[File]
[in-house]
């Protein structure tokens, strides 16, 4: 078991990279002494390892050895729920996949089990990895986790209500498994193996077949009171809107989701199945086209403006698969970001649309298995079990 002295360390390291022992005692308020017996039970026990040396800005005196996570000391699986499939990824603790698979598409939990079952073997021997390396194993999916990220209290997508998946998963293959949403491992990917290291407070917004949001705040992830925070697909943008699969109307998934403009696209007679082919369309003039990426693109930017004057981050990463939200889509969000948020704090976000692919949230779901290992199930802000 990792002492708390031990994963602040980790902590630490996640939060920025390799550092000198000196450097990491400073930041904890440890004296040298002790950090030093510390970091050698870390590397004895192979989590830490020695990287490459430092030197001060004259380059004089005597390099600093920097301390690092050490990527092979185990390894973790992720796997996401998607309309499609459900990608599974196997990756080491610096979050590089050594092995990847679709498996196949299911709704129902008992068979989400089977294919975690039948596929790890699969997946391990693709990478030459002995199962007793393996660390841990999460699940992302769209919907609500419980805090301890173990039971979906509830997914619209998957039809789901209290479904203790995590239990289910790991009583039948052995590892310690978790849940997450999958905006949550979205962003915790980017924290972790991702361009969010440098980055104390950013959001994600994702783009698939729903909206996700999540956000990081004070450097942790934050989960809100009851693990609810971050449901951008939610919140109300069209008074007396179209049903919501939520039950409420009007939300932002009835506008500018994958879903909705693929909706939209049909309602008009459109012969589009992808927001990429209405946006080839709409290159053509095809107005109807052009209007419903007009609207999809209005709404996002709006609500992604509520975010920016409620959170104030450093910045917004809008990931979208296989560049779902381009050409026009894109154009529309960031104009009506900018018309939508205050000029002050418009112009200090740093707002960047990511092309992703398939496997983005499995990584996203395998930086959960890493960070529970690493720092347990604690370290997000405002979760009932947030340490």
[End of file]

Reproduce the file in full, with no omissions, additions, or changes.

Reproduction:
[in-house]
């Protein structure tokens, strides 16, 4: 078991990279002494390892050895729920996949089990990895986790209500498994193996077949009171809107989701199945086209403006698969970001649309298995079990 002295360390390291022992005692308020017996039970026990040396800005005196996570000391699986499939990824603790698979598409939990079952073997021997390396194993999916990220209290997508998946998963293959949403491992990917290291407070917004949001705040992830925070697909943008699969109307998934403009696209007679082919369309003039990426693109930017004057981050990463939200889509969000948020704090976000692919949230779901290992199930802000 990792002492708390031990994963602040980790902590630490996640939060920025390799550092000198000196450097990491400073930041904890440890004296040298002790950090030093510390970091050698870390590397004895192979989590830490020695990287490459430092030197001060004259380059004089005597390099600093920097301390690092050490990527092979185990390894973790992720796997996401998607309309499609459900990608599974196997990756080491610096979050590089050594092995990847679709498996196949299911709704129902008992068979989400089977294919975690039948596929790890699969997946391990693709990478030459002995199962007793393996660390841990999460699940992302769209919907609500419980805090301890173990039971979906509830997914619209998957039809789901209290479904203790995590239990289910790991009583039948052995590892310690978790849940997450999958905006949550979205962003915790980017924290972790991702361009969010440098980055104390950013959001994600994702783009698939729903909206996700999540956000990081004070450097942790934050989960809100009851693990609810971050449901951008939610919140109300069209008074007396179209049903919501939520039950409420009007939300932002009835506008500018994958879903909705693929909706939209049909309602008009459109012969589009992808927001990429209405946006080839709409290159053509095809107005109807052009209007419903007009609207999809209005709404996002709006609500992604509520975010920016409620959170104030450093910045917004809008990931979208296989560049779902381009050409026009894109154009529309960031104009009506900018018309939508205050000029002050418009112009200090740093707002960047990511092309992703398939496997983005499995990584996203395998930086959960890493960070529970690493720092347990604690370290997000405002979760009932947030340490």